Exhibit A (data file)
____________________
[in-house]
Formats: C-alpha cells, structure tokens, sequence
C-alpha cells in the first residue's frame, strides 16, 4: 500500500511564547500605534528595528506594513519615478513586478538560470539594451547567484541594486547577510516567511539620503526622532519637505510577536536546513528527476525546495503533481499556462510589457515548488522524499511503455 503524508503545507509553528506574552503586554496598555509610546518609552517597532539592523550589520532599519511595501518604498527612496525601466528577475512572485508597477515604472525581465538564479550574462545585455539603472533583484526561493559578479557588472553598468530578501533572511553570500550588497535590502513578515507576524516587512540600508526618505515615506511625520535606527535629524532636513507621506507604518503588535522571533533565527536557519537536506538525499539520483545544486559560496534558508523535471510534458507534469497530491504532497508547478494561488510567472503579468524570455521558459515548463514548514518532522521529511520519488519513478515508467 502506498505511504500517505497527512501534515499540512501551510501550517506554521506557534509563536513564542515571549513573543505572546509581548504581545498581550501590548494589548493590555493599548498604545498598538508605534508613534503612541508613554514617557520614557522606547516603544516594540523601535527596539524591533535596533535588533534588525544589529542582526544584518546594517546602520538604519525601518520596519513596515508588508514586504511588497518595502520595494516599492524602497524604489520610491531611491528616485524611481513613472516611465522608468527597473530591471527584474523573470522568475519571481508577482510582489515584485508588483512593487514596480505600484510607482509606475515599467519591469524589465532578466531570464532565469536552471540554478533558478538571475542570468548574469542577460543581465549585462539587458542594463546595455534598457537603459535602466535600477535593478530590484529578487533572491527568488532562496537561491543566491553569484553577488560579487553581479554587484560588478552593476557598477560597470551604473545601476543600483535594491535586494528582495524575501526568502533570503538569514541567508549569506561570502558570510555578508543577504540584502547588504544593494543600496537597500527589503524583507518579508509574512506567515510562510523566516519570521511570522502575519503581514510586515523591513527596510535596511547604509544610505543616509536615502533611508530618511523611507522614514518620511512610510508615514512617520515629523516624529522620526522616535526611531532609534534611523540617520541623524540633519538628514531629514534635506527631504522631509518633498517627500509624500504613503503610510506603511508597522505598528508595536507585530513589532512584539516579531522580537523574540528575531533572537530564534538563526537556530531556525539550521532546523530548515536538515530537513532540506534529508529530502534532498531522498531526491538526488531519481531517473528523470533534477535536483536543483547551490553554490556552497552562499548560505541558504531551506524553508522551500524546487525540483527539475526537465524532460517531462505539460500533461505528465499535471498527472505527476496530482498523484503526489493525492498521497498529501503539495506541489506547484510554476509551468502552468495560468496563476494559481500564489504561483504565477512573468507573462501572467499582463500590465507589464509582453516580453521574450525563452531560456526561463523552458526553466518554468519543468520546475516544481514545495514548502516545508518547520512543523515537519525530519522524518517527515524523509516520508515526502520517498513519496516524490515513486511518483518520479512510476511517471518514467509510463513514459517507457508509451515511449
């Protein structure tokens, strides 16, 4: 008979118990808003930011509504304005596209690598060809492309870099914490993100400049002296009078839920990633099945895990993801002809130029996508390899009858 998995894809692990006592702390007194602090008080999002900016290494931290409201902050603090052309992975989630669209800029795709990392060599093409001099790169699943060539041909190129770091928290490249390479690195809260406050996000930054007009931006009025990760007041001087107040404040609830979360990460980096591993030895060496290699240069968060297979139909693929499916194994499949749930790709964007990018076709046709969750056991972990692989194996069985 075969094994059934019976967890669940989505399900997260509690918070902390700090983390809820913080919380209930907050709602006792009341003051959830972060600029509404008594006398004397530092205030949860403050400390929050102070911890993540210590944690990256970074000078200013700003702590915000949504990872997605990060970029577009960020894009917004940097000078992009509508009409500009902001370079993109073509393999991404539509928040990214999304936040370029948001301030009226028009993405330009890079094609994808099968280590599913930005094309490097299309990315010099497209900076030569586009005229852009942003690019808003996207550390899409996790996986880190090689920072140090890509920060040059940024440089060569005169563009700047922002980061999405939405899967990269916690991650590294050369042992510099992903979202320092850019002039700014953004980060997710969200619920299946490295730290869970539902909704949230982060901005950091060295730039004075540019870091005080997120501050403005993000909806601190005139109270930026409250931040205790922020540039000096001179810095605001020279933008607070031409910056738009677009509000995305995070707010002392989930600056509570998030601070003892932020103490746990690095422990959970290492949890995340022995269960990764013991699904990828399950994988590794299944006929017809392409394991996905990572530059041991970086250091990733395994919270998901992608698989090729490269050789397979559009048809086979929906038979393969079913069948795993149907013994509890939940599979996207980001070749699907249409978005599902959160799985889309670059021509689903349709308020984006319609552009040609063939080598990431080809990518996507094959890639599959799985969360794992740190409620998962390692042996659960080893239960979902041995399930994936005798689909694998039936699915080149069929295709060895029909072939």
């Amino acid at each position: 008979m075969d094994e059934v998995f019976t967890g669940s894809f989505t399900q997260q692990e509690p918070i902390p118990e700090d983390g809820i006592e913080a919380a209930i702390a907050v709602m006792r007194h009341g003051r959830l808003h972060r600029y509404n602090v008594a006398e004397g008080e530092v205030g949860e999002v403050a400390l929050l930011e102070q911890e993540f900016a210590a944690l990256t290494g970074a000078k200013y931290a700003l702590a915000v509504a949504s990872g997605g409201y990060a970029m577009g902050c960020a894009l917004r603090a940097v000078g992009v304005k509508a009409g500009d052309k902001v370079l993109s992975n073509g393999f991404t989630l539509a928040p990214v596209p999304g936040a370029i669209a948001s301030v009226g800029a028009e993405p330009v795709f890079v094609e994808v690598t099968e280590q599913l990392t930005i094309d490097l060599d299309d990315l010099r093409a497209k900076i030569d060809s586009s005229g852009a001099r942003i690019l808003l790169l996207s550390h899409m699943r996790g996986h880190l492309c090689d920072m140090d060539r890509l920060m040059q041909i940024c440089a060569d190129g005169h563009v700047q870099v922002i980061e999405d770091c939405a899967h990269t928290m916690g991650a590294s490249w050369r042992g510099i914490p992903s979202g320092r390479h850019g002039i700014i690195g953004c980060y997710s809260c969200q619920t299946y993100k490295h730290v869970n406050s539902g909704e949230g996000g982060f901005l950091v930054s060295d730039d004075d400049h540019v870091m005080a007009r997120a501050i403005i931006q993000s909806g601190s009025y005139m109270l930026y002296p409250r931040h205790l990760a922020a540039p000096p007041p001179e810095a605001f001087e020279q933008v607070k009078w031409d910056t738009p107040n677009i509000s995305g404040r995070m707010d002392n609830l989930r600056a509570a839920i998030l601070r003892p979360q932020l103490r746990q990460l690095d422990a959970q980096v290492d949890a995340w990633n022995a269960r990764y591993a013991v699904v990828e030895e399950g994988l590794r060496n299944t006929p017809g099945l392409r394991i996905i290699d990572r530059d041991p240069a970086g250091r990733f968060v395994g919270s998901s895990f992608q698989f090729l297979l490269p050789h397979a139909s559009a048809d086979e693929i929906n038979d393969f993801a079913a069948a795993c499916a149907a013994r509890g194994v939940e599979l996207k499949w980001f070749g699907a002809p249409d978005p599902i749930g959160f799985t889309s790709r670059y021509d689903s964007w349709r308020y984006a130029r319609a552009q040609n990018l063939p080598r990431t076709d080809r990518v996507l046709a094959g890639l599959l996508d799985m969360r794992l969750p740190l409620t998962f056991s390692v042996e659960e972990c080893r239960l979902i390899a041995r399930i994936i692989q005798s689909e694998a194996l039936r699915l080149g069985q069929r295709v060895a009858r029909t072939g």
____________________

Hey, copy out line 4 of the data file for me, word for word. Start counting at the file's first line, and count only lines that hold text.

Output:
């Protein structure tokens, strides 16, 4: 008979118990808003930011509504304005596209690598060809492309870099914490993100400049002296009078839920990633099945895990993801002809130029996508390899009858 998995894809692990006592702390007194602090008080999002900016290494931290409201902050603090052309992975989630669209800029795709990392060599093409001099790169699943060539041909190129770091928290490249390479690195809260406050996000930054007009931006009025990760007041001087107040404040609830979360990460980096591993030895060496290699240069968060297979139909693929499916194994499949749930790709964007990018076709046709969750056991972990692989194996069985 075969094994059934019976967890669940989505399900997260509690918070902390700090983390809820913080919380209930907050709602006792009341003051959830972060600029509404008594006398004397530092205030949860403050400390929050102070911890993540210590944690990256970074000078200013700003702590915000949504990872997605990060970029577009960020894009917004940097000078992009509508009409500009902001370079993109073509393999991404539509928040990214999304936040370029948001301030009226028009993405330009890079094609994808099968280590599913930005094309490097299309990315010099497209900076030569586009005229852009942003690019808003996207550390899409996790996986880190090689920072140090890509920060040059940024440089060569005169563009700047922002980061999405939405899967990269916690991650590294050369042992510099992903979202320092850019002039700014953004980060997710969200619920299946490295730290869970539902909704949230982060901005950091060295730039004075540019870091005080997120501050403005993000909806601190005139109270930026409250931040205790922020540039000096001179810095605001020279933008607070031409910056738009677009509000995305995070707010002392989930600056509570998030601070003892932020103490746990690095422990959970290492949890995340022995269960990764013991699904990828399950994988590794299944006929017809392409394991996905990572530059041991970086250091990733395994919270998901992608698989090729490269050789397979559009048809086979929906038979393969079913069948795993149907013994509890939940599979996207980001070749699907249409978005599902959160799985889309670059021509689903349709308020984006319609552009040609063939080598990431080809990518996507094959890639599959799985969360794992740190409620998962390692042996659960080893239960979902041995399930994936005798689909694998039936699915080149069929295709060895029909072939």